The first step in long-range shooting is to develop an accurate load. A lot of people I know do their load development at 25 yards. I have found that to be less than ideal for long-range accuracy. 25 yards just isn’t a long enough distance to see what a particular load is capable of. With most modern-made barrels, you could shoot a rock wrapped in a leaf, and still get a decent group at 25 yards.
I think 50 yards is the minimum distance for evaluating load accuracy, and 100 yards is better. Even if you have no intention of ever doing long range shooting, I still recommend you do your load development at 100 yards. After you find your best load, you can sight in at 25 yards.
When I sighted in Swivel Hips I used .530-inch round balls in all the loads. I did some preliminary shooting with 80 grains of 2Fg Graf’s black powder to determine what thickness of patch shot the best. I shot with three thicknesses of pillow ticking, all lubed with lamb’s tallow, 0.015-inch, 0.018-inch and 0.020-inch patch. Of the three, the 0.018-inch thick patches shot significantly better groups
With the ball and patch combination settled I started working on the powder charge. I was using Graf’s 2Fg powder. This powder is made in Germany by Wano. I find it to be very consistent, but it fouls pretty heavily, though the fouling is moist, so it is easily cleaned. I use 2Fg in all bores above .50 caliber. I know there are a lot of people who use 3Fg exclusively, and I think that works ok at lower powder charges, but when you start using higher powder charges to increase velocity, with 3Fg I find that marginal velocity drops off sharply, while pressure mounts very quickly. With 2Fg, I can continue to get big jumps in velocity as I increase the powder charge, and pressure remains much lower than with 3Fg.
And, for long-range shooting, I want all the velocity that I can get. With short-range shooting, a lot of people look for the lightest, accurate load, but I don’t think that is the best way to go for long-range shooting. Whatever your velocity is at the muzzle, by 200 yards, your round ball will have lost about half of its speed. The longer a ball is in flight to cover a specific distance, the more it will drop by the time it reaches that target. So, a ball travelling at 1,700 feet per second will drop 113 inches at 300 yards. If that same ball leaves the muzzle travelling only 1,300 feet per second, it will have dropped 143 inches at 300 yards, nearly three feet more drop than at the higher velocity.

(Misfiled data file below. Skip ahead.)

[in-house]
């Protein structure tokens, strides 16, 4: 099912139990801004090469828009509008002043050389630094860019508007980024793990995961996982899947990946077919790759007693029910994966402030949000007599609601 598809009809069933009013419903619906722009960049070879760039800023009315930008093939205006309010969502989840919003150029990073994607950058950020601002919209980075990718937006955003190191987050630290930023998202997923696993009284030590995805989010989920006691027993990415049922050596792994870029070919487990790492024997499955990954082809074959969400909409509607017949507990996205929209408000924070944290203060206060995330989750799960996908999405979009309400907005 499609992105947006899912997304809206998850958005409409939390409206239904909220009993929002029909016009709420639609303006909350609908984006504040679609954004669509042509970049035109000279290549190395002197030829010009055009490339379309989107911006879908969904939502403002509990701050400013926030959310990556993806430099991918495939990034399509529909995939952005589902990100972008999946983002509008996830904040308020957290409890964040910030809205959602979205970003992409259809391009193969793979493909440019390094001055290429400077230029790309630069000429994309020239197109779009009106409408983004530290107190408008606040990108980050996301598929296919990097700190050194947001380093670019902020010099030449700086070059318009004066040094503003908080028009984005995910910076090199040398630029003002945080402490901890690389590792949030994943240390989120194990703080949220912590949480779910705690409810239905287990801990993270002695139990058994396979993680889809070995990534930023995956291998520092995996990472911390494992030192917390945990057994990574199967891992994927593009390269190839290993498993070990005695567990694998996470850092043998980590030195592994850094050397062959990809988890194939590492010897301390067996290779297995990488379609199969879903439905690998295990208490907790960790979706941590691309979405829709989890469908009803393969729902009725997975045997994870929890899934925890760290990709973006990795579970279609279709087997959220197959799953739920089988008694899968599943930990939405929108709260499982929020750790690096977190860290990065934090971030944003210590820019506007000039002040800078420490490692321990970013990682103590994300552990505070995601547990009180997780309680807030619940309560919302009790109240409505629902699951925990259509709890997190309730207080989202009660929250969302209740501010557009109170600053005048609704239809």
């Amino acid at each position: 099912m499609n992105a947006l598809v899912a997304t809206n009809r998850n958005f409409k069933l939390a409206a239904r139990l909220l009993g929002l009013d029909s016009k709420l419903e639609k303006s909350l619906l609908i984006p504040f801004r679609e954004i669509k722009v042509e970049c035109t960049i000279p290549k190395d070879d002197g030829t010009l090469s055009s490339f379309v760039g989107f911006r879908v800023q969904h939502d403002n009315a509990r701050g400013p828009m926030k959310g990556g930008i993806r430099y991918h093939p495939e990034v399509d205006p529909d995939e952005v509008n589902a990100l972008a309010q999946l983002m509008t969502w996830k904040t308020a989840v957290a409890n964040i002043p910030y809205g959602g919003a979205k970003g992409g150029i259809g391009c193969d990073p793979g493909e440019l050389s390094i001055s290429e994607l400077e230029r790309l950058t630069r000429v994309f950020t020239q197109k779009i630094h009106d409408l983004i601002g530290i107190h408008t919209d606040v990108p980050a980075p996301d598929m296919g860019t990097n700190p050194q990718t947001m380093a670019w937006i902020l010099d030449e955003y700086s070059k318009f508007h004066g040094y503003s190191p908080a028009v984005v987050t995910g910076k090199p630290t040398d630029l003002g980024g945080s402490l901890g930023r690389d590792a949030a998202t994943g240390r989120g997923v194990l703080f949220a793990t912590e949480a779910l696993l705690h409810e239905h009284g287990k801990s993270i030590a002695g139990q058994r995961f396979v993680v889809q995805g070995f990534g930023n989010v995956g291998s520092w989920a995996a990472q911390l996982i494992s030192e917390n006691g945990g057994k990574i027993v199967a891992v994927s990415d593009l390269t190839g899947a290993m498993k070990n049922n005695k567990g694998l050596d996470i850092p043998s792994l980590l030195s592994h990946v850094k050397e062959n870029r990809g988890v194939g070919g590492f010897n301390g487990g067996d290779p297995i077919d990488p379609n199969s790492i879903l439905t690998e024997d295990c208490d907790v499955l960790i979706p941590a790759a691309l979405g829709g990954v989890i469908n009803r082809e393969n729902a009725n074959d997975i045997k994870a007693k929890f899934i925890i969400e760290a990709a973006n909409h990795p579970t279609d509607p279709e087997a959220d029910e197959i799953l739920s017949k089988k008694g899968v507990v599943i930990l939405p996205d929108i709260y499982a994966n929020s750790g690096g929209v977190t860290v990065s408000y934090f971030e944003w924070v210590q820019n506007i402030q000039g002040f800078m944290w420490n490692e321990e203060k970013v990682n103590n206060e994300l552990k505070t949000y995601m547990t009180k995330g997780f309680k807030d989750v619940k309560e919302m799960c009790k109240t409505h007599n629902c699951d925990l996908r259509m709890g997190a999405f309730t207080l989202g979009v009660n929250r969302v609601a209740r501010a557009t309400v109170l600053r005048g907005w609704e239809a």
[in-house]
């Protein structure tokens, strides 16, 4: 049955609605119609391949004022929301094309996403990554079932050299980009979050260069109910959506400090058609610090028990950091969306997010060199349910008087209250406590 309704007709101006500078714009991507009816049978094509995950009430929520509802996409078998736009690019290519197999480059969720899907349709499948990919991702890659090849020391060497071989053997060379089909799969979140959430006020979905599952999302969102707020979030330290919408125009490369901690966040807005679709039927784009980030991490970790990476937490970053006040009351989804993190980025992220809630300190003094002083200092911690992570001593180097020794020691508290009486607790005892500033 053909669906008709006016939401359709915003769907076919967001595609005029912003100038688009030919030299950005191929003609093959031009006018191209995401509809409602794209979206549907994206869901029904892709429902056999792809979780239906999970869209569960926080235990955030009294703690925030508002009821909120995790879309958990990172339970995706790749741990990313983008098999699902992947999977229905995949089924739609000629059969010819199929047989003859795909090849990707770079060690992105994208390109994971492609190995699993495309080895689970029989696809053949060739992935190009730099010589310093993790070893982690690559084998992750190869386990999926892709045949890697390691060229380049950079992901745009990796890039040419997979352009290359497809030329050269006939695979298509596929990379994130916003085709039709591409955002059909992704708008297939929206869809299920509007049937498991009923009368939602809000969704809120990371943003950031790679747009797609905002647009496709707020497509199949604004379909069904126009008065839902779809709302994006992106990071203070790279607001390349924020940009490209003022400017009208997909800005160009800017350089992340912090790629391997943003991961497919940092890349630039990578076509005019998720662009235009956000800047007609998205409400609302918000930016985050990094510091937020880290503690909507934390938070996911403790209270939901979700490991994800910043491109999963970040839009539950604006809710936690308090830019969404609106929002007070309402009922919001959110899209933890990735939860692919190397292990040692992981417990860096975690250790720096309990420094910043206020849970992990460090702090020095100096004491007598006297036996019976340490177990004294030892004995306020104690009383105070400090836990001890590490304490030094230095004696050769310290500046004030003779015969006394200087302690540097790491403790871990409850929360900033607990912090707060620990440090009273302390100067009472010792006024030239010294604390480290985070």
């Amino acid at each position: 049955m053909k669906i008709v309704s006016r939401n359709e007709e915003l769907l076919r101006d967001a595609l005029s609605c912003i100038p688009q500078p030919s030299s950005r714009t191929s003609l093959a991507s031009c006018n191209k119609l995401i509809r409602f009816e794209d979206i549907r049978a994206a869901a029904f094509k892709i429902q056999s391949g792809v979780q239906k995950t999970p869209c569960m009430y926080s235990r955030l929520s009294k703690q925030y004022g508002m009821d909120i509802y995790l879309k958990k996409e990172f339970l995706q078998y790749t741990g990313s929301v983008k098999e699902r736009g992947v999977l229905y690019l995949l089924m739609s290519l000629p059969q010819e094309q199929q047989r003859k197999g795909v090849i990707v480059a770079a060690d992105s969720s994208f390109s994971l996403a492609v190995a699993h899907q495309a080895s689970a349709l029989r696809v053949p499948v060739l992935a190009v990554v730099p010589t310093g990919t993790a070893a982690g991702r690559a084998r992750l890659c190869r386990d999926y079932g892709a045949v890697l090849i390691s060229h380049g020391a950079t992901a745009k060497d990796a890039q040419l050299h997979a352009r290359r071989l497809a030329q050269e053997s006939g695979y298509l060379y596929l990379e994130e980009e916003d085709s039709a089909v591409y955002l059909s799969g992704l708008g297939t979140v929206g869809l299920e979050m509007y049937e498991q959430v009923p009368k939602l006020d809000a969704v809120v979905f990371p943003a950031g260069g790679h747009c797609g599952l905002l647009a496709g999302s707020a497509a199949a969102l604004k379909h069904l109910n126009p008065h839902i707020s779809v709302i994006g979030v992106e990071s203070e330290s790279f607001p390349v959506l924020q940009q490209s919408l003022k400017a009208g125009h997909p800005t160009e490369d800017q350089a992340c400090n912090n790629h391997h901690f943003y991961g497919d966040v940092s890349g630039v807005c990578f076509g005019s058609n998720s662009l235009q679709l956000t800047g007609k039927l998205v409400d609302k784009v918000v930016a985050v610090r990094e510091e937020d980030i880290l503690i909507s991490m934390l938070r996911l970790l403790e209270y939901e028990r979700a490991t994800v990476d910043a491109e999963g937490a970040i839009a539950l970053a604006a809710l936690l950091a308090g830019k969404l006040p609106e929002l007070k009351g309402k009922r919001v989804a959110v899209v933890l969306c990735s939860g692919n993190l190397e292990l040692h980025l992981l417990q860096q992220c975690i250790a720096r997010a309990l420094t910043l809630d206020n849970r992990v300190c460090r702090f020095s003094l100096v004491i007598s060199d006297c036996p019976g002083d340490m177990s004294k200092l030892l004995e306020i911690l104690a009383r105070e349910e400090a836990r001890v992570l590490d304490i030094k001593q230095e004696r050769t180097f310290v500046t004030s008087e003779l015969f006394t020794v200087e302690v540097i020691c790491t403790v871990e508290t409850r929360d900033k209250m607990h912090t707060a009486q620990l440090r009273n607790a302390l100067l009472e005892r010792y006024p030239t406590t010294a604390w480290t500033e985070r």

When I was working up a load I tried four powder charges; 80 grains, 100 grains, 110 grains and 120 grains. As you can see from the charts, the 110-grain load produced a three-inch group at 100 yards. That was the best 100-yard group shot with that rifle. The velocity for that load was 1,681 feet per second. I wanted a load that would make 1,800 feet per second, but going up to 120 grains of powder produced a lousy group, and the velocity was only 1,712 fps…not that much of an improvement.
My swivel breech rifle has 32-inch barrels. That keeps the rifle pretty light. It weighs in at just eight and a half pounds, rather that the 12-plus pounds that most swivel breech rifles weigh. But, it does limit the velocity I can achieve. If you have a 42-inch barrel, you can get significantly higher velocity than I do.
Now that I knew what my load would be, I zero the rifle for 200 yards. I actually did this right on the 100-yard range. In order to do it, I needed a chronograph to measure the load’s velocity, and I needed a ballistics calculator. The calculator is basically a computer program where you enter the velocity, the ballistic coefficient and weight of the projectile, the height of the rear sight, and some environmental data and it will calculate bullet drop at different ranges.
When I ran the data for the 110-grain load into the calculator, I saw that I would be sighted in at 200 yards when my 100-yard point of impact was 16 inches above my 100-yard point of aim. So, I filed my front sight until I was hitting 16 inches high at 100 yards.
I don’t know how Tim Murphy set up his swivel breech rifle, but I decided that I would set up Swivel Hips so one barrel was zero’d for 200 yards, and the second barrel would be zero’d for 25 yards. That would allow me to shoot, with some degree of precision, in both short-range and long-range matches with the same rifle.
With that done, I trekked out to the 200-yard range. I brought a roll of life-sized B-27 silhouette targets, and I brought a steel plate that was 20 inches tall by 12 inches wide. I thought that plate would be a good analog for the vital zone of a man.
I set up a B27 target at the 200-yard berm, and went back to the firing line to fire Swivel Hips from the bench. My first three shots were aimed at the head of the silhouette target. After checking the target, I saw that I was still hitting a little bit low. I couple of licks with the a file on the front sight had me making 200-yard head shots from the bench routinely.
When I felt comfortable that I could hit what I aimed at from a rest, I set up the steel plate target. From the bench I hit that 20×12 inch target just about everytime. That made me feel pretty cocky, so I decided to try the same shot off-hand. That piece of steel looked a lot smaller when my front sight was waving in the breeze. But, when I squeezed off the first round, I was rewarding by a clear “DING!” as the 220-grain ball whacked the steel plate.
I thought I was quite the crack shot, but five misses in a row brought me back to reality. Ultimately, I hit three times out of 10, off-hand at 200 yards. That is hardly in Tim Murphy’s league, but good enough for me.